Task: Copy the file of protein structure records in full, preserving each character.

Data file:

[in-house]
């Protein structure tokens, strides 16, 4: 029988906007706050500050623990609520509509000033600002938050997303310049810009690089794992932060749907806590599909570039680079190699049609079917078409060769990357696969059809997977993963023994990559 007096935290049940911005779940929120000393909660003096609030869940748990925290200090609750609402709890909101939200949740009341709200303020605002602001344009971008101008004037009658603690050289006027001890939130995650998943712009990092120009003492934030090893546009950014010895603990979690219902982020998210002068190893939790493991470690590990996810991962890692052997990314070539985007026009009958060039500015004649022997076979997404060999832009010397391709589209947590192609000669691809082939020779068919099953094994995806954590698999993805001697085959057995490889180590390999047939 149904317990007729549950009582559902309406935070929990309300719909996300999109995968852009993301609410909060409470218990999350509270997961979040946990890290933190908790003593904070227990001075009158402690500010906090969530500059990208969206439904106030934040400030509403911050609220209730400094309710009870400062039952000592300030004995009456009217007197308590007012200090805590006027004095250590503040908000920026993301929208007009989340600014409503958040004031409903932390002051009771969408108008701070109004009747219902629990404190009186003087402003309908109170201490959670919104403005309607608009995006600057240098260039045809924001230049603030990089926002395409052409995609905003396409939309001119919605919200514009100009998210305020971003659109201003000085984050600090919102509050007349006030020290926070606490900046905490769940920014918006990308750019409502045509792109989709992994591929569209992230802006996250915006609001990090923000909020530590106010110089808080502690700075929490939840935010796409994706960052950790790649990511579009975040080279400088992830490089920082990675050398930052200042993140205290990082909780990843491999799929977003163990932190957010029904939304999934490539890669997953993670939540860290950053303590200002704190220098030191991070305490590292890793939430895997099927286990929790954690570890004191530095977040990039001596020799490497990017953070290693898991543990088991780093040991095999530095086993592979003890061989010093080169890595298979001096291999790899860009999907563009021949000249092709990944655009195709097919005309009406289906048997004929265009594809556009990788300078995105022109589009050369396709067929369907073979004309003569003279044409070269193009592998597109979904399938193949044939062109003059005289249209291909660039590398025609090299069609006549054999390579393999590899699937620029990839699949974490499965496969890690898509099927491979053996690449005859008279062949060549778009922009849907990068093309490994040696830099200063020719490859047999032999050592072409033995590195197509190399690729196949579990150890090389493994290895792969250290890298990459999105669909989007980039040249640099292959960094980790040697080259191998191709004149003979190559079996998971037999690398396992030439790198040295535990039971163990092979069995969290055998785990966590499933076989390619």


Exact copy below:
[in-house]
């Protein structure tokens, strides 16, 4: 029988906007706050500050623990609520509509000033600002938050997303310049810009690089794992932060749907806590599909570039680079190699049609079917078409060769990357696969059809997977993963023994990559 007096935290049940911005779940929120000393909660003096609030869940748990925290200090609750609402709890909101939200949740009341709200303020605002602001344009971008101008004037009658603690050289006027001890939130995650998943712009990092120009003492934030090893546009950014010895603990979690219902982020998210002068190893939790493991470690590990996810991962890692052997990314070539985007026009009958060039500015004649022997076979997404060999832009010397391709589209947590192609000669691809082939020779068919099953094994995806954590698999993805001697085959057995490889180590390999047939 149904317990007729549950009582559902309406935070929990309300719909996300999109995968852009993301609410909060409470218990999350509270997961979040946990890290933190908790003593904070227990001075009158402690500010906090969530500059990208969206439904106030934040400030509403911050609220209730400094309710009870400062039952000592300030004995009456009217007197308590007012200090805590006027004095250590503040908000920026993301929208007009989340600014409503958040004031409903932390002051009771969408108008701070109004009747219902629990404190009186003087402003309908109170201490959670919104403005309607608009995006600057240098260039045809924001230049603030990089926002395409052409995609905003396409939309001119919605919200514009100009998210305020971003659109201003000085984050600090919102509050007349006030020290926070606490900046905490769940920014918006990308750019409502045509792109989709992994591929569209992230802006996250915006609001990090923000909020530590106010110089808080502690700075929490939840935010796409994706960052950790790649990511579009975040080279400088992830490089920082990675050398930052200042993140205290990082909780990843491999799929977003163990932190957010029904939304999934490539890669997953993670939540860290950053303590200002704190220098030191991070305490590292890793939430895997099927286990929790954690570890004191530095977040990039001596020799490497990017953070290693898991543990088991780093040991095999530095086993592979003890061989010093080169890595298979001096291999790899860009999907563009021949000249092709990944655009195709097919005309009406289906048997004929265009594809556009990788300078995105022109589009050369396709067929369907073979004309003569003279044409070269193009592998597109979904399938193949044939062109003059005289249209291909660039590398025609090299069609006549054999390579393999590899699937620029990839699949974490499965496969890690898509099927491979053996690449005859008279062949060549778009922009849907990068093309490994040696830099200063020719490859047999032999050592072409033995590195197509190399690729196949579990150890090389493994290895792969250290890298990459999105669909989007980039040249640099292959960094980790040697080259191998191709004149003979190559079996998971037999690398396992030439790198040295535990039971163990092979069995969290055998785990966590499933076989390619």